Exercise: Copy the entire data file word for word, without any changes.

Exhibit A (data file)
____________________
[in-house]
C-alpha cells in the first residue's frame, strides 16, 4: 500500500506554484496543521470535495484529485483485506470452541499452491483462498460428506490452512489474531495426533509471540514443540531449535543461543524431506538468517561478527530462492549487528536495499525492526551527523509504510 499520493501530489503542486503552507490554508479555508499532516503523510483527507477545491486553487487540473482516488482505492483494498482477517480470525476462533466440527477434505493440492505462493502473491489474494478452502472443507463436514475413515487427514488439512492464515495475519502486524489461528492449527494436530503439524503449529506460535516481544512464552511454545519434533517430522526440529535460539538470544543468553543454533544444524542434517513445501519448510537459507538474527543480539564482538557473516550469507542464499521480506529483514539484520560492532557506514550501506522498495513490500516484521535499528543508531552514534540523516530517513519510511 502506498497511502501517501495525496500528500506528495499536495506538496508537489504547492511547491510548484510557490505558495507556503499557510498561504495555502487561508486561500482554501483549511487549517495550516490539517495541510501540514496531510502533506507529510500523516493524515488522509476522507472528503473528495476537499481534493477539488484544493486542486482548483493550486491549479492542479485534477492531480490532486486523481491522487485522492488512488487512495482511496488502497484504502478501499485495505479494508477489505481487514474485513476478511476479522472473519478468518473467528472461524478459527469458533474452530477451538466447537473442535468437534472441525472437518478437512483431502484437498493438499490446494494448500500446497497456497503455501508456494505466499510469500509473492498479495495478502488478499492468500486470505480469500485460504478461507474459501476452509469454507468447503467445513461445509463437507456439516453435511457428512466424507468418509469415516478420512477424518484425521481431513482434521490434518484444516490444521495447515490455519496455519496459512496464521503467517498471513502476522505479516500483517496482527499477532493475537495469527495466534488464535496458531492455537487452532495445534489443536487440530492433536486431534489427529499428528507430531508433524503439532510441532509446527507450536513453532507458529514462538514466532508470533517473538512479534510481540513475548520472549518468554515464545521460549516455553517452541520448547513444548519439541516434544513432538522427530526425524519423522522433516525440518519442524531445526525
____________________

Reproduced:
[in-house]
C-alpha cells in the first residue's frame, strides 16, 4: 500500500506554484496543521470535495484529485483485506470452541499452491483462498460428506490452512489474531495426533509471540514443540531449535543461543524431506538468517561478527530462492549487528536495499525492526551527523509504510 499520493501530489503542486503552507490554508479555508499532516503523510483527507477545491486553487487540473482516488482505492483494498482477517480470525476462533466440527477434505493440492505462493502473491489474494478452502472443507463436514475413515487427514488439512492464515495475519502486524489461528492449527494436530503439524503449529506460535516481544512464552511454545519434533517430522526440529535460539538470544543468553543454533544444524542434517513445501519448510537459507538474527543480539564482538557473516550469507542464499521480506529483514539484520560492532557506514550501506522498495513490500516484521535499528543508531552514534540523516530517513519510511 502506498497511502501517501495525496500528500506528495499536495506538496508537489504547492511547491510548484510557490505558495507556503499557510498561504495555502487561508486561500482554501483549511487549517495550516490539517495541510501540514496531510502533506507529510500523516493524515488522509476522507472528503473528495476537499481534493477539488484544493486542486482548483493550486491549479492542479485534477492531480490532486486523481491522487485522492488512488487512495482511496488502497484504502478501499485495505479494508477489505481487514474485513476478511476479522472473519478468518473467528472461524478459527469458533474452530477451538466447537473442535468437534472441525472437518478437512483431502484437498493438499490446494494448500500446497497456497503455501508456494505466499510469500509473492498479495495478502488478499492468500486470505480469500485460504478461507474459501476452509469454507468447503467445513461445509463437507456439516453435511457428512466424507468418509469415516478420512477424518484425521481431513482434521490434518484444516490444521495447515490455519496455519496459512496464521503467517498471513502476522505479516500483517496482527499477532493475537495469527495466534488464535496458531492455537487452532495445534489443536487440530492433536486431534489427529499428528507430531508433524503439532510441532509446527507450536513453532507458529514462538514466532508470533517473538512479534510481540513475548520472549518468554515464545521460549516455553517452541520448547513444548519439541516434544513432538522427530526425524519423522522433516525440518519442524531445526525